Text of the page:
A wedding is all about romance, two people very much in love, with eyes
only for each other.
Romance is essential for good wedding photography so remember to allocate enough time for your photographer to create these special person pictures for you.
A wink, a kiss, a seductive smile or even a simple touch can be the essence of romance, so do not be shy let your emotions show and you will have lasting memories of this special occasion in your life.
So remember the key elements of romance in your wedding photographs are:
Hand touching hand
Eye's looking into each other
Hand touching cheek
Touch each other in a loving way
Gaze at each other
Hold one another close
A whisper or saying something nice into the other's ear
Sharing a share private jokes
Flirt with each other
Post by Phil Jones
Photo Quote: I am so fascinated with this century it will help keep me alive. I'll be there until the last minute, fighting Berenice Abbott American Photographer, 1898-1991
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Wedding Trivia:SOMETHING "OLD", "NEW", "BORROWED", AND "BLUE"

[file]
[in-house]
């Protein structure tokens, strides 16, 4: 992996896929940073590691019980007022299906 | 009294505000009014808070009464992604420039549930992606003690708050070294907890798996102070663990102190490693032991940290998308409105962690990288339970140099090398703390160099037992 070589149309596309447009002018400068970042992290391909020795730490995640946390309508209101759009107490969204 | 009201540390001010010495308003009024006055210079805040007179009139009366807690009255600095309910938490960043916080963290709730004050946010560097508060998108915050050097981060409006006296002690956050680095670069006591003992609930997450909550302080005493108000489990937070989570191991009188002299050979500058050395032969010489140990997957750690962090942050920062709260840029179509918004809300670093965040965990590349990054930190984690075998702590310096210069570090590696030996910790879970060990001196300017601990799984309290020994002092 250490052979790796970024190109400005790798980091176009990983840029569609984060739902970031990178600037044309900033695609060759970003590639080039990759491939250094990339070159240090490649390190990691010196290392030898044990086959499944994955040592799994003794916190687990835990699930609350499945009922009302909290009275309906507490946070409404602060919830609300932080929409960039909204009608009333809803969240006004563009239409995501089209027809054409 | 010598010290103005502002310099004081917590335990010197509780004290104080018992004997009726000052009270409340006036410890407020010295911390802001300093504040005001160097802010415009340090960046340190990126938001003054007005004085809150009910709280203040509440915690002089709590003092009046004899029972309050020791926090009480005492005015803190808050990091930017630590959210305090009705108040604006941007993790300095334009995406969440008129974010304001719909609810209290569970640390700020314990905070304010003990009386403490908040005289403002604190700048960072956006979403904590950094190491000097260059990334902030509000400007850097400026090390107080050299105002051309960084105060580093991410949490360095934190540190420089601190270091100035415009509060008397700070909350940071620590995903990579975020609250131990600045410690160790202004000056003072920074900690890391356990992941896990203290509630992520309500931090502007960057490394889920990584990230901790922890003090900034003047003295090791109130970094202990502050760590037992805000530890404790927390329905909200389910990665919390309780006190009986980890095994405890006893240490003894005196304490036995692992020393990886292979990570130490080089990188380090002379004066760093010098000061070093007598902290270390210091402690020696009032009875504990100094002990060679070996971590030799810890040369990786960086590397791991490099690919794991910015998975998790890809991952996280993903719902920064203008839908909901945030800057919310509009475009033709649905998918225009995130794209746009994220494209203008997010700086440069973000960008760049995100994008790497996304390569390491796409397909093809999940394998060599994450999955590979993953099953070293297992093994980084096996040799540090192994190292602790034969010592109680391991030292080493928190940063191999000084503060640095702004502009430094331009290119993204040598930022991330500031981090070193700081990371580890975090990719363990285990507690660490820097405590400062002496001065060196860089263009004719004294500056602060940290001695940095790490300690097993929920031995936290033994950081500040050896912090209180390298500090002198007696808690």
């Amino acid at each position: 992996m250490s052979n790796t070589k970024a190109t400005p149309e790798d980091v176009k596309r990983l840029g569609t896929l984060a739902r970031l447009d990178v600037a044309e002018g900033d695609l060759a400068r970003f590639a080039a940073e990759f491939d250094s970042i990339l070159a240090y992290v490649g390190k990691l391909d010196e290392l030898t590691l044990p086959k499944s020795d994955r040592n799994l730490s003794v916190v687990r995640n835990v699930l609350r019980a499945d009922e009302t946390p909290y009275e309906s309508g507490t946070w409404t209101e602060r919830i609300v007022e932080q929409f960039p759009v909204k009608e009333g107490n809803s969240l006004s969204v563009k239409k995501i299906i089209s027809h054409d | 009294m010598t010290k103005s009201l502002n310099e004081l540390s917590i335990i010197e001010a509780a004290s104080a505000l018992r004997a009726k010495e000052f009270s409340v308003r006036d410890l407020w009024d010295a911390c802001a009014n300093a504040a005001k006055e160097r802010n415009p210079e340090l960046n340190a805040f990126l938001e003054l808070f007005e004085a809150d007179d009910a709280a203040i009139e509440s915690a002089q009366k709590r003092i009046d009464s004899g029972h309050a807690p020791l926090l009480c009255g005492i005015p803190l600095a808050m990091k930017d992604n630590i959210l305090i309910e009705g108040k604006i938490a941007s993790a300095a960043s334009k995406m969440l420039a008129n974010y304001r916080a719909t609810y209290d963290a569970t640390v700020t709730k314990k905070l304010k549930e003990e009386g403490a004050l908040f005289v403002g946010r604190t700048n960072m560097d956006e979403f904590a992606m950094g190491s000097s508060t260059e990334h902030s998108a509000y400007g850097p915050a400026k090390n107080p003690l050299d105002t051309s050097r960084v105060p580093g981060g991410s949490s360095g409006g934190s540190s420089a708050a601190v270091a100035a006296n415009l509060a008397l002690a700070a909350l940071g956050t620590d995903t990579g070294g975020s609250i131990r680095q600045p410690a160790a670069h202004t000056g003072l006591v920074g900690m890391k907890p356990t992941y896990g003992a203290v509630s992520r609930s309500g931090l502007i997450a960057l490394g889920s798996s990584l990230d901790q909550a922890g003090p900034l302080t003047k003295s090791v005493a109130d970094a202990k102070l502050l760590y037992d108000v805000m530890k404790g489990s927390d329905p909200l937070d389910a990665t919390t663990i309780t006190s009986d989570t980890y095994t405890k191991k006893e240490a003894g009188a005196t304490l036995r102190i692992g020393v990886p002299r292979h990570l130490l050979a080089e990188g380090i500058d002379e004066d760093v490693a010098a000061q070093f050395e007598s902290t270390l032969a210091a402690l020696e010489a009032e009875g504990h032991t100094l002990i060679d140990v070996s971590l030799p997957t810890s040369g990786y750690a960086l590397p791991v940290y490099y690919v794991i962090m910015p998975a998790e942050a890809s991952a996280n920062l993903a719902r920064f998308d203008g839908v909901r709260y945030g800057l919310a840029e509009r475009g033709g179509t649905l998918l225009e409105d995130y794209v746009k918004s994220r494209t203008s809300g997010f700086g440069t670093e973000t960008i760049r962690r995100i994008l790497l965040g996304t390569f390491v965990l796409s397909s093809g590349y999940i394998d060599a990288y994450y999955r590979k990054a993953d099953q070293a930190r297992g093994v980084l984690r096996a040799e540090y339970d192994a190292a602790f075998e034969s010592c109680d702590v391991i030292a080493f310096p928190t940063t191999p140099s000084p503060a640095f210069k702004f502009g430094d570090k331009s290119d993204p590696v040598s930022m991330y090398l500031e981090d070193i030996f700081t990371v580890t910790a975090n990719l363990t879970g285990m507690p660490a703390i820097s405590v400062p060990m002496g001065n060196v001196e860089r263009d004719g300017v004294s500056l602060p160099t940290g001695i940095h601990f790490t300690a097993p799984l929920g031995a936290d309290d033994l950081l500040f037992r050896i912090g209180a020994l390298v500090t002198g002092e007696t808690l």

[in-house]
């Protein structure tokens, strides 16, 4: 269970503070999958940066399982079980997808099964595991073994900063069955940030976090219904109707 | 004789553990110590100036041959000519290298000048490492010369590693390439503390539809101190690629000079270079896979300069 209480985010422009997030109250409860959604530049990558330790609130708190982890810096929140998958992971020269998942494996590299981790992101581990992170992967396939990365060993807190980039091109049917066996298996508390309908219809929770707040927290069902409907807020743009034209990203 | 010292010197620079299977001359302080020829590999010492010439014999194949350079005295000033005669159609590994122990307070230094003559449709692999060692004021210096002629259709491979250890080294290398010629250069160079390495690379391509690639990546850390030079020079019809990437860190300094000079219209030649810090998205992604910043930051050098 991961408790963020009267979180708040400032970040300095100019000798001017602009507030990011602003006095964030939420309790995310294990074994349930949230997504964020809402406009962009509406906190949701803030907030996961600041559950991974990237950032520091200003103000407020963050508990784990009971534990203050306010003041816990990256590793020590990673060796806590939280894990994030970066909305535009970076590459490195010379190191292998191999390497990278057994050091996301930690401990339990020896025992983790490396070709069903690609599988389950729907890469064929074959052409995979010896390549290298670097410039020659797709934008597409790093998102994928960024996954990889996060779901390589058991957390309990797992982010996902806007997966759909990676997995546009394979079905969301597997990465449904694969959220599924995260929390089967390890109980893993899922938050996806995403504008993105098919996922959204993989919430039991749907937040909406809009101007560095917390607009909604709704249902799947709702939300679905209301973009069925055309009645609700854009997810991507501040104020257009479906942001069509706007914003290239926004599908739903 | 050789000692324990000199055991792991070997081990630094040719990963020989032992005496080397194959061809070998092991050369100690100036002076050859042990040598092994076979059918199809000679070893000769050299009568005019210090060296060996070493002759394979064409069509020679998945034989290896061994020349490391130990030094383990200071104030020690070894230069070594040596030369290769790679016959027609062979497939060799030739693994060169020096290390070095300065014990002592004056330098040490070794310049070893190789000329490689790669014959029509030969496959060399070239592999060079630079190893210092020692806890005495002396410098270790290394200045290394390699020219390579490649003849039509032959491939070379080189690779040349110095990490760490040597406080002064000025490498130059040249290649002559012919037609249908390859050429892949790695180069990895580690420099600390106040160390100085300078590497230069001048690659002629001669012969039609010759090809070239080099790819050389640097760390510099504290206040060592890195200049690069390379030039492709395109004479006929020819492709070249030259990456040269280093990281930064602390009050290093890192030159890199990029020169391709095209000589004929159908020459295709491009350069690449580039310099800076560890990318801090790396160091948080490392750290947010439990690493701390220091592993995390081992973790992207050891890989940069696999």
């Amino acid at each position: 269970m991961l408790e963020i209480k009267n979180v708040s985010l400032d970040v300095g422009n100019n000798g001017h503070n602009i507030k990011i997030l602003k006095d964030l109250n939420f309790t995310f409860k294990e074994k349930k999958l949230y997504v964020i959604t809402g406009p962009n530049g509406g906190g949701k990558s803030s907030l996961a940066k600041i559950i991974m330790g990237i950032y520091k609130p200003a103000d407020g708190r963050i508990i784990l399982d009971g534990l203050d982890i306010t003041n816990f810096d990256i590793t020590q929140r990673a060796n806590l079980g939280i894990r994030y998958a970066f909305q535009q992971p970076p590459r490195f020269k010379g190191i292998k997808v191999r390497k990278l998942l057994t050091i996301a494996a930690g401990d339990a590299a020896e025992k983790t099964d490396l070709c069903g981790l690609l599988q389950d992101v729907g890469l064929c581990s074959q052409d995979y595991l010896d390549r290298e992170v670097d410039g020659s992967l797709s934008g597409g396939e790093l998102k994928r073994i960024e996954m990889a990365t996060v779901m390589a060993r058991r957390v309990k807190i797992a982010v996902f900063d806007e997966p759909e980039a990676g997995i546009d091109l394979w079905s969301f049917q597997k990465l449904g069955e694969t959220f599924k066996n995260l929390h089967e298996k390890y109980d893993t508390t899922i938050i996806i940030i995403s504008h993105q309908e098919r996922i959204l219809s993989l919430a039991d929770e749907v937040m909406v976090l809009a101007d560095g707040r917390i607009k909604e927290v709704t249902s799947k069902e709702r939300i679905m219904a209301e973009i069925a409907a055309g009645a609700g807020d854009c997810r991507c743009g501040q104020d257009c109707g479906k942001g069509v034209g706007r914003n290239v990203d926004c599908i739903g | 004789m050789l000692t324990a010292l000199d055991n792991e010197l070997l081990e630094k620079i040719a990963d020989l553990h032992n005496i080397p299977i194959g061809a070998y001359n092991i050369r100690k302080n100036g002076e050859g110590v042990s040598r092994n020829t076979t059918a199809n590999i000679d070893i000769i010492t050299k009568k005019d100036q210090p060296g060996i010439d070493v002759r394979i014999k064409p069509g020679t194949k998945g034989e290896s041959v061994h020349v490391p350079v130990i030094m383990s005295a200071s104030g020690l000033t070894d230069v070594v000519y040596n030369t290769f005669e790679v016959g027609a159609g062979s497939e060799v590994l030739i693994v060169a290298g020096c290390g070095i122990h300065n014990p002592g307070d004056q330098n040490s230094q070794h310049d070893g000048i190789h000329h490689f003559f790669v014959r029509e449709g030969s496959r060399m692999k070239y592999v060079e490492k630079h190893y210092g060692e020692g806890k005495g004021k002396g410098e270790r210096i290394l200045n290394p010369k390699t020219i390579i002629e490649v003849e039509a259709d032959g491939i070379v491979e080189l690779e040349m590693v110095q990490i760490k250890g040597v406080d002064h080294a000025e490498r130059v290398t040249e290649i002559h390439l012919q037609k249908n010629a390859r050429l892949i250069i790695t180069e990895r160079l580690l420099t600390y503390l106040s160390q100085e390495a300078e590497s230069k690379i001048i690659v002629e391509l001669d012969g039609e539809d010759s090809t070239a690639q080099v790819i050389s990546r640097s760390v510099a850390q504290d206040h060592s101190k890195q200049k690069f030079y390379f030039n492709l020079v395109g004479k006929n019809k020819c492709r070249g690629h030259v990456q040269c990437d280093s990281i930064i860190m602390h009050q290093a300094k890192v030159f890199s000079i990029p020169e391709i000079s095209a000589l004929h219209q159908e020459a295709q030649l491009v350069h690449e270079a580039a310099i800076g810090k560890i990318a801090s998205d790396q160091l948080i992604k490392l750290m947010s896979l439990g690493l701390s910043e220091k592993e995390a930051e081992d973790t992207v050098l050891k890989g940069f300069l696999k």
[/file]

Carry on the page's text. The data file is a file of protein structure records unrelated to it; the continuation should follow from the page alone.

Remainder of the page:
The tradition of carrying one or more items that are "old", "new", "borrowed" and "blue" also comes from English. There is an old English rhyme describing the practice which also mentions a sixpence in the brides shoe. Something old, signifying continuity, could be a piece of lace, jewelry, or a grandmother's handkerchief. Something new, signifying optimism in the future, could be an article of clothing or the wedding rings. Something borrowed, signifying future happiness, could be handkerchief from a happily married relative or friend. Something blue, signifying modesty, fidelity and love, comes from early Jewish history. In early Biblical times, blue not white symbolized purity. Both the bride and groom usually wore a band of blue material around the bottom of their wedding attire, hence the tradition of "something blue". Originally the sixpence was presented to the bride by her future husband as a token of his love. Today, very often, it is the bride's father who places a coin in the brides shoe prior to leaving home for the church.